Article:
LoRenzo Bates alleges tribal law was not followed



FARMINGTON — The speaker of the Navajo Nation Council is questioning the validity of five line-item vetoes issued by the tribal president to the budget for fiscal year 2018.

In an Oct. 3 memorandum to the Office of the Controller and to the Office of Management and Budget, Speaker LoRenzo Bates alleges tribal law was not followed when a total of $282,304 was eliminated for the legislative branch.

President Russell Begaye used his line-item veto authority on Sept. 30 to cut amounts that were allocated to the tribal council, the speaker's office, the Office of Legislative Services, the Health, Education and Human Services Committee and the Naa'bik'íyáti' Committee.

Bates wrote in his memorandum that tribal law states when the president exercises veto authority, he or she specifies the reason for the veto in a letter to the speaker.

"This section of the code specifies that the president did not present specific reasons for the listed vetoes, which should be highly considered," Bates wrote.

The speaker also requested that both offices release the amounts to the appropriate accounts.

Begaye signed the comprehensive budget on Sept. 30 for fiscal year 2018, which started Oct. 1, and issued 26 line-item vetoes.

He issued a 10-page memorandum to Bates and the council that lists the items that were line-item vetoed and provided justification for the action. But the document does not list his reasons for removing $282,304 for the legislative branch.


"The justification for president's line-item vetoes is laid out in the budget message that accompanies the signed resolution," said Mihio Manus, the spokesman for Begaye, in an email on Friday in response to questions about the speaker's memorandum.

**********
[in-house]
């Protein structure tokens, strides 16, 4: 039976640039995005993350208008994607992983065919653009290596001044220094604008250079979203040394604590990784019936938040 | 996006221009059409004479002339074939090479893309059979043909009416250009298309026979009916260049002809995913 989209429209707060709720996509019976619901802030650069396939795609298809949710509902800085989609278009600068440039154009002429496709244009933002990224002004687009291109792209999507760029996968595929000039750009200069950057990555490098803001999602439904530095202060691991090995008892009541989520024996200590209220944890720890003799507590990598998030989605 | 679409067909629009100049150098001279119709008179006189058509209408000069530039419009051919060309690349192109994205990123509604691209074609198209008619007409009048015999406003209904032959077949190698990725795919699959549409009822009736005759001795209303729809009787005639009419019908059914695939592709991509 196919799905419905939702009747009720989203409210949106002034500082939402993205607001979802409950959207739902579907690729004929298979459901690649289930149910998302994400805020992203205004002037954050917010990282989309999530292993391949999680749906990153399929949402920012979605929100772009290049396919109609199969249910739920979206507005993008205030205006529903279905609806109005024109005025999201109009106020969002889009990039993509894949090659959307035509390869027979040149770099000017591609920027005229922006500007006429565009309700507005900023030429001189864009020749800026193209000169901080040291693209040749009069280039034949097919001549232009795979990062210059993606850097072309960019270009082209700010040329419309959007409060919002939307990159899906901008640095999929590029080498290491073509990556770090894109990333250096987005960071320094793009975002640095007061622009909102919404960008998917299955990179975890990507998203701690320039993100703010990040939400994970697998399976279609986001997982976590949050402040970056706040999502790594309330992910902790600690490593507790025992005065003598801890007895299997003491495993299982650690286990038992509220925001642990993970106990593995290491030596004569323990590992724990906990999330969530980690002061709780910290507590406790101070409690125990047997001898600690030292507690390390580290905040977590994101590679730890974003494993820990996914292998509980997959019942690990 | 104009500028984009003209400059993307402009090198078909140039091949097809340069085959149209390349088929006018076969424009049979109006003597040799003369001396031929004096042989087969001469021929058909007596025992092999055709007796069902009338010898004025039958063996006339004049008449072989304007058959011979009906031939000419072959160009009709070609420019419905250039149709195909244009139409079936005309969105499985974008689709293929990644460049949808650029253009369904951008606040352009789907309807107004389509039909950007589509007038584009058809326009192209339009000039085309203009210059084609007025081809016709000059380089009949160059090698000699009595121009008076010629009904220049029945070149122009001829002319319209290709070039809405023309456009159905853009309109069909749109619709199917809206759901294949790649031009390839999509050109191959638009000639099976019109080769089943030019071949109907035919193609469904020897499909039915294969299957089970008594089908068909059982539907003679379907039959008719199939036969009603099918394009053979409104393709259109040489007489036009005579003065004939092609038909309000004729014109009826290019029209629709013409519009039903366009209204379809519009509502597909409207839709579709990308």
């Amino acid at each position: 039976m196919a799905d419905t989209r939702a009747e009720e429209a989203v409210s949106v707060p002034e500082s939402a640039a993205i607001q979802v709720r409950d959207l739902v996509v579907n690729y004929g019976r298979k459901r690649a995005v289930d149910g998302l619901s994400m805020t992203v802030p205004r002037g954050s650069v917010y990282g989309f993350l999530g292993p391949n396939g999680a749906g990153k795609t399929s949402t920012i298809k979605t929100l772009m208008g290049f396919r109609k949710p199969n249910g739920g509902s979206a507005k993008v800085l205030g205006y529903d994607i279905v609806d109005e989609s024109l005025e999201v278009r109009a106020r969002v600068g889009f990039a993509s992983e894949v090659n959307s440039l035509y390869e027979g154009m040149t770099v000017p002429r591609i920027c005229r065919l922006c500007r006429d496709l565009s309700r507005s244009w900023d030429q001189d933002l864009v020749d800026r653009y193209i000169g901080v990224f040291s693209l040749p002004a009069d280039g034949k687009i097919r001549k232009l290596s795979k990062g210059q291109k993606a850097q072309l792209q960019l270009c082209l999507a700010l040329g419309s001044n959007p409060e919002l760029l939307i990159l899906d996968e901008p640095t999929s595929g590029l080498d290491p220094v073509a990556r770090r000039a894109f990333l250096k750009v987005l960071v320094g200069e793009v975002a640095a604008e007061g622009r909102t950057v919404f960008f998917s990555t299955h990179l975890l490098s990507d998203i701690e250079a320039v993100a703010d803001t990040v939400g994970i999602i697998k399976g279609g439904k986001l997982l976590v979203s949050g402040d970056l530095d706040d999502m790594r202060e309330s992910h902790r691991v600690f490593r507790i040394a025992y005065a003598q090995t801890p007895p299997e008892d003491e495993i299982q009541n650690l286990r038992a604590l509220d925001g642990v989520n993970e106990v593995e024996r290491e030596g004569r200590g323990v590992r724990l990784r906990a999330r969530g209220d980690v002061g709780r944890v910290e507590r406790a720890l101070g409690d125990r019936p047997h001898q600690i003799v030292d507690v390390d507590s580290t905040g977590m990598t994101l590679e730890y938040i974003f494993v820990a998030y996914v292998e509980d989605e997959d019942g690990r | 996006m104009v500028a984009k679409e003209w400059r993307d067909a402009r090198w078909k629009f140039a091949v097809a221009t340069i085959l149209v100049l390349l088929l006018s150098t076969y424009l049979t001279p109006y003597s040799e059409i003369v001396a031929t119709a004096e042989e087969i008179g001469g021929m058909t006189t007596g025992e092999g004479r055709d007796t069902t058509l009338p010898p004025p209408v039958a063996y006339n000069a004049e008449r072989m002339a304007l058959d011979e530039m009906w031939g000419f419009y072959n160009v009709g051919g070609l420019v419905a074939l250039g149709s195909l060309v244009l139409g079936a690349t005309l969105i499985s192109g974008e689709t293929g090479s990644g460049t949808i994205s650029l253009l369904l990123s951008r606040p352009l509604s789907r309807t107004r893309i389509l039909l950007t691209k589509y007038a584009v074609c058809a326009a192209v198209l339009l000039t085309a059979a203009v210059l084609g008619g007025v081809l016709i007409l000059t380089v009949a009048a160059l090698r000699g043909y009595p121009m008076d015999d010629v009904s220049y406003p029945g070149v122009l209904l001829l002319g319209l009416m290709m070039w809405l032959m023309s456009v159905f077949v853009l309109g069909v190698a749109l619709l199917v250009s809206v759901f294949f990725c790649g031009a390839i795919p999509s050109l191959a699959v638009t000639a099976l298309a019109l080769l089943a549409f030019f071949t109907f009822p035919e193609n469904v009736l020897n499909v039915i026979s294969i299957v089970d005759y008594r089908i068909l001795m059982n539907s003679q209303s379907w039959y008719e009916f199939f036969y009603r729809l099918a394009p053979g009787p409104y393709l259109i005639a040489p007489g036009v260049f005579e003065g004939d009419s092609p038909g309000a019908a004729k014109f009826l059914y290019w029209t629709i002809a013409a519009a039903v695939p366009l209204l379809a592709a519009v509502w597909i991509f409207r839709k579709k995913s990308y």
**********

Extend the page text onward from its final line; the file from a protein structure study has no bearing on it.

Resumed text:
Bates said in a telephone interview on Friday that he has not received a response from the controller's office or from the Office of Management and Budget.

He added a meeting between his office and the president's office regarding the matter has been scheduled for Thursday.

In the president's veto message, the eliminated amounts are listed for external contractors, consulting and other contractual services by the legislative branch.

Bates said those services mostly relate to council initiatives in terms of research, contract reviews at the state and federal levels, and for lobbying services.

With the state legislative session in New Mexico starting in January, the tribe needs its lobbyists in place by November so they can begin reviewing bills that could impact the tribe, he said.

He added the same response needs to take place in Arizona and Utah.

"It's what you pay these people for, to knock on those doors, advocating day in and day out, (and) making sure the Navajo Nation's position is known and it's fulfilled," Bates said.

Noel Lyn Smith covers the Navajo Nation for The Daily Times. She can be reached at 505-564-4636.

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